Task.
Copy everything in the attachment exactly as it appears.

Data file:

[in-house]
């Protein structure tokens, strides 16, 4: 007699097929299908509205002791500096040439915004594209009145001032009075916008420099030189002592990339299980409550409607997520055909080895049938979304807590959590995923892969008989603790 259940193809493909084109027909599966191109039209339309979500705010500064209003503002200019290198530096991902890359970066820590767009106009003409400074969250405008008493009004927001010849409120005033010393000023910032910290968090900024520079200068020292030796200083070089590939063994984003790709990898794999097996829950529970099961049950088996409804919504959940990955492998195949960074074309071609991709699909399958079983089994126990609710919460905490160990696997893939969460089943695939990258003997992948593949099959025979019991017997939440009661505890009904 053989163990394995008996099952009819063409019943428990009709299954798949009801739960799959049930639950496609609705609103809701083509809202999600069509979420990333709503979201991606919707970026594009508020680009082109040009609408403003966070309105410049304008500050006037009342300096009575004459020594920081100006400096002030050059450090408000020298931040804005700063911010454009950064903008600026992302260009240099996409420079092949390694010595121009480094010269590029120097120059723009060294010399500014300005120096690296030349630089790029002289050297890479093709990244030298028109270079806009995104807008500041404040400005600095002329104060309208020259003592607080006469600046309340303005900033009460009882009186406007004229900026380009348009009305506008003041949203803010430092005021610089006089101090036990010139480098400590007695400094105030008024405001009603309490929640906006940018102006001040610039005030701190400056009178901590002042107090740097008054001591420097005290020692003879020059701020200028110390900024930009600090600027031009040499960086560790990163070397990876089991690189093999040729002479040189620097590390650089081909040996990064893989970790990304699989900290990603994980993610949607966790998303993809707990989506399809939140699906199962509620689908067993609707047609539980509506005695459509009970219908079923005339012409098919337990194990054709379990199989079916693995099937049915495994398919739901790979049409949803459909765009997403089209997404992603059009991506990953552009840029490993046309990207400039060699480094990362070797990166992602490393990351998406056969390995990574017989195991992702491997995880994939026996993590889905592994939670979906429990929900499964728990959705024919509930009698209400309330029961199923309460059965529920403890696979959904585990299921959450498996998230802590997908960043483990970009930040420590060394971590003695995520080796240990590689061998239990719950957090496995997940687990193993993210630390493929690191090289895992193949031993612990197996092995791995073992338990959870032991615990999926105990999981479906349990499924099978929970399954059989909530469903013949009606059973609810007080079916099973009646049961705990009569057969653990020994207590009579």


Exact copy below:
[in-house]
């Protein structure tokens, strides 16, 4: 007699097929299908509205002791500096040439915004594209009145001032009075916008420099030189002592990339299980409550409607997520055909080895049938979304807590959590995923892969008989603790 259940193809493909084109027909599966191109039209339309979500705010500064209003503002200019290198530096991902890359970066820590767009106009003409400074969250405008008493009004927001010849409120005033010393000023910032910290968090900024520079200068020292030796200083070089590939063994984003790709990898794999097996829950529970099961049950088996409804919504959940990955492998195949960074074309071609991709699909399958079983089994126990609710919460905490160990696997893939969460089943695939990258003997992948593949099959025979019991017997939440009661505890009904 053989163990394995008996099952009819063409019943428990009709299954798949009801739960799959049930639950496609609705609103809701083509809202999600069509979420990333709503979201991606919707970026594009508020680009082109040009609408403003966070309105410049304008500050006037009342300096009575004459020594920081100006400096002030050059450090408000020298931040804005700063911010454009950064903008600026992302260009240099996409420079092949390694010595121009480094010269590029120097120059723009060294010399500014300005120096690296030349630089790029002289050297890479093709990244030298028109270079806009995104807008500041404040400005600095002329104060309208020259003592607080006469600046309340303005900033009460009882009186406007004229900026380009348009009305506008003041949203803010430092005021610089006089101090036990010139480098400590007695400094105030008024405001009603309490929640906006940018102006001040610039005030701190400056009178901590002042107090740097008054001591420097005290020692003879020059701020200028110390900024930009600090600027031009040499960086560790990163070397990876089991690189093999040729002479040189620097590390650089081909040996990064893989970790990304699989900290990603994980993610949607966790998303993809707990989506399809939140699906199962509620689908067993609707047609539980509506005695459509009970219908079923005339012409098919337990194990054709379990199989079916693995099937049915495994398919739901790979049409949803459909765009997403089209997404992603059009991506990953552009840029490993046309990207400039060699480094990362070797990166992602490393990351998406056969390995990574017989195991992702491997995880994939026996993590889905592994939670979906429990929900499964728990959705024919509930009698209400309330029961199923309460059965529920403890696979959904585990299921959450498996998230802590997908960043483990970009930040420590060394971590003695995520080796240990590689061998239990719950957090496995997940687990193993993210630390493929690191090289895992193949031993612990197996092995791995073992338990959870032991615990999926105990999981479906349990499924099978929970399954059989909530469903013949009606059973609810007080079916099973009646049961705990009569057969653990020994207590009579």